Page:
Why Sunshine Policy was never going to succeed

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Why Sunshine Policy was never going to succeed


Prime Minister Kim Jong-pil looks into North Korea with binoculars during a visit to an eastern frontline unit on Dec. 9, 1998. [KIM JONG-PIL]

This is the latest in a series of articles on the life and times of Kim Jong-pil, a two-time prime minister, based on extensive interviews with the 90-year-old.

From the beginning of his presidency, President Kim Dae-jung ambitiously pushed his so-called Sunshine Policy, a name derived from one of Aesop’s fables. In the fable, wind and sun competed to make a man wearing a coat take it off. The more the wind blew, the tighter the man pulled his coat around him. The sun shone gently on the man, and he took off the coat. The lesson was that kindness can be stronger than severity and the Kim Dae-jung government launched a far-reaching aid project for North Korea. In June 1998, Hyundai Group founder Chung Ju-yung visited the North and brought 500 cows with him across the border.

I was the first prime minister for the Kim government. But I found many aspects of the Sunshine Policy contradicting my own view of the Communist state. As far as I knew, the Pyongyang regime was not the type that could easily be won over. When North Korea founder Kim Il Sung died in July 1994, North Korea analysts anticipated a huge exodus of North Korean refugees into China, but that didn’t happen. It was a huge mistake to think that the North wouldn’t last long simply because of its repeated pleas for outside assistance. The Kim dynasty was far more capable of running and sustaining its system than we ever expected. To think it would have no choice but to accept reform and change in order to benefit from the engagement policy was tantamount to an illusion.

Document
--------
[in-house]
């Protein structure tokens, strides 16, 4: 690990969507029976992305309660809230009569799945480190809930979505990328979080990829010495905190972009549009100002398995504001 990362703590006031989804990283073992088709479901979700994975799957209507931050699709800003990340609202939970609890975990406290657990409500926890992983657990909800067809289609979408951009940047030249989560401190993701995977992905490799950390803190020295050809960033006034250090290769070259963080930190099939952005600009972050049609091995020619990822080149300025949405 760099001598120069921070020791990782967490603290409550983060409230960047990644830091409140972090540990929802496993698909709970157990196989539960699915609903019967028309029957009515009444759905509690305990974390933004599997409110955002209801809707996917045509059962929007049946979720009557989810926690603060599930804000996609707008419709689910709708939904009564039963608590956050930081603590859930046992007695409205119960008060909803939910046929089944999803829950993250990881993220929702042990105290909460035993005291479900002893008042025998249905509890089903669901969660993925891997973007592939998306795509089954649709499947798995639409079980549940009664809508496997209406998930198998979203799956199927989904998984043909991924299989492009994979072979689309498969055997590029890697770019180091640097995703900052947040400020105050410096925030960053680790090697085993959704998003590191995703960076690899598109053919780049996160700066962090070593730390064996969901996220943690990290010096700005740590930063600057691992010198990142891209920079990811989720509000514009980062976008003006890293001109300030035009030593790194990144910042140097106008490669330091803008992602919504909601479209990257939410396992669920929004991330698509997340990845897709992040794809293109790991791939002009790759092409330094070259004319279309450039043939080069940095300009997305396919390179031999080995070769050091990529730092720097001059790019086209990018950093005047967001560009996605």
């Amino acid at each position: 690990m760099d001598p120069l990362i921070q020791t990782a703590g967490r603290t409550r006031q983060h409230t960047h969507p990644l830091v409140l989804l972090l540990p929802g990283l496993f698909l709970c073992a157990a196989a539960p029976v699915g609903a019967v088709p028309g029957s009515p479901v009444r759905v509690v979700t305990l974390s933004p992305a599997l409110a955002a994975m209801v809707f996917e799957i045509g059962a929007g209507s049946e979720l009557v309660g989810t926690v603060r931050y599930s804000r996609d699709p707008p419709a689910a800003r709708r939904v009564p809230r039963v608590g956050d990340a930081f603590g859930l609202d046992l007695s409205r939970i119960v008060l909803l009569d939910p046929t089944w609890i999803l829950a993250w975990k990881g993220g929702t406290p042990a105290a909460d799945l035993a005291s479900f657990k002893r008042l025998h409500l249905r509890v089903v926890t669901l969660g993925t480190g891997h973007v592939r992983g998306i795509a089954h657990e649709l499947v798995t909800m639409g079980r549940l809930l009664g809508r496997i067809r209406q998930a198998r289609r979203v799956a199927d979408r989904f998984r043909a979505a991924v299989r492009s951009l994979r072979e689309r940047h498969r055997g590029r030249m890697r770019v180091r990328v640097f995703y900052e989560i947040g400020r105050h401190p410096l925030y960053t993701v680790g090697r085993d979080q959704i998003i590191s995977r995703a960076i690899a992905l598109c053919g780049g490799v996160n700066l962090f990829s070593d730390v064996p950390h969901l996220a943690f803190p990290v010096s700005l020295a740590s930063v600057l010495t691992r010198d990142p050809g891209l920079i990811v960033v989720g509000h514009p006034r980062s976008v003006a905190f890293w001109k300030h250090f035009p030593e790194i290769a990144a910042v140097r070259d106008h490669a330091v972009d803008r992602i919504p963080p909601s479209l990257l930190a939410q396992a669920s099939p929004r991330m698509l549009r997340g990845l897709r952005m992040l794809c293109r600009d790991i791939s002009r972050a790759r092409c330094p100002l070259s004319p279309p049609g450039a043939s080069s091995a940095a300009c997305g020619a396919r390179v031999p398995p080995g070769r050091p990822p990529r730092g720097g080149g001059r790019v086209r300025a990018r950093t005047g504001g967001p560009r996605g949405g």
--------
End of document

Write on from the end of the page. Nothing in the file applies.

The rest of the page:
The Kim government was stubborn when it came to its North Korea policy, refusing to heed any critical opinions of it. During my visit to an eastern frontline military unit in December 1998, I said, “Some people who handle North Korea policy are under the illusion that we will be reunited inevitably because we are the same people. North Korea is an enemy state of ours. We have to keep in mind that the North Korean army is a massive group of people ready to provoke us at any time. We must reject the wishful thinking that they will embrace peace and stability just because we embrace them.”


The front page of the JoongAng Ilbo on June 14, 2000 on the historic greeting between President Kim Dae-jung and North Korean leader Kim Jong-il at Sunan Airport in Pyongyang. [JOONGANG PHOTO]

Despite Seoul’s continued efforts to engage Pyongyang, the military provocations continued. Pyongyang infiltrated spy submarines and espionage agents across the border and fired a long-range ballistic missile. In June 1999, navy ships of both sides clashed. Nevertheless, the Kim government insisted on its Sunshine Policy.

After I resigned as prime minister, President Kim made the so-called “Berlin Declaration” during a visit to Germany in March 2000. He proposed Seoul and Pyongyang exchange special envoys in return for Seoul’s building of basic social infrastructure in the North. It was a fresh overture to the North because the Sunshine Policy hadn’t yielded the results he had expected. But criticism erupted that he was rushing his North Korea policy. I also voiced my concern over the sudden overture.

With the Berlin Declaration providing momentum, the two sides accelerated bilateral talks to arrange the first summit of their leaders. On April 10, 2000, four days before a general election, the Kim government made the bombshell announcement that South and North Korea would hold their first summit in Pyongyang in June.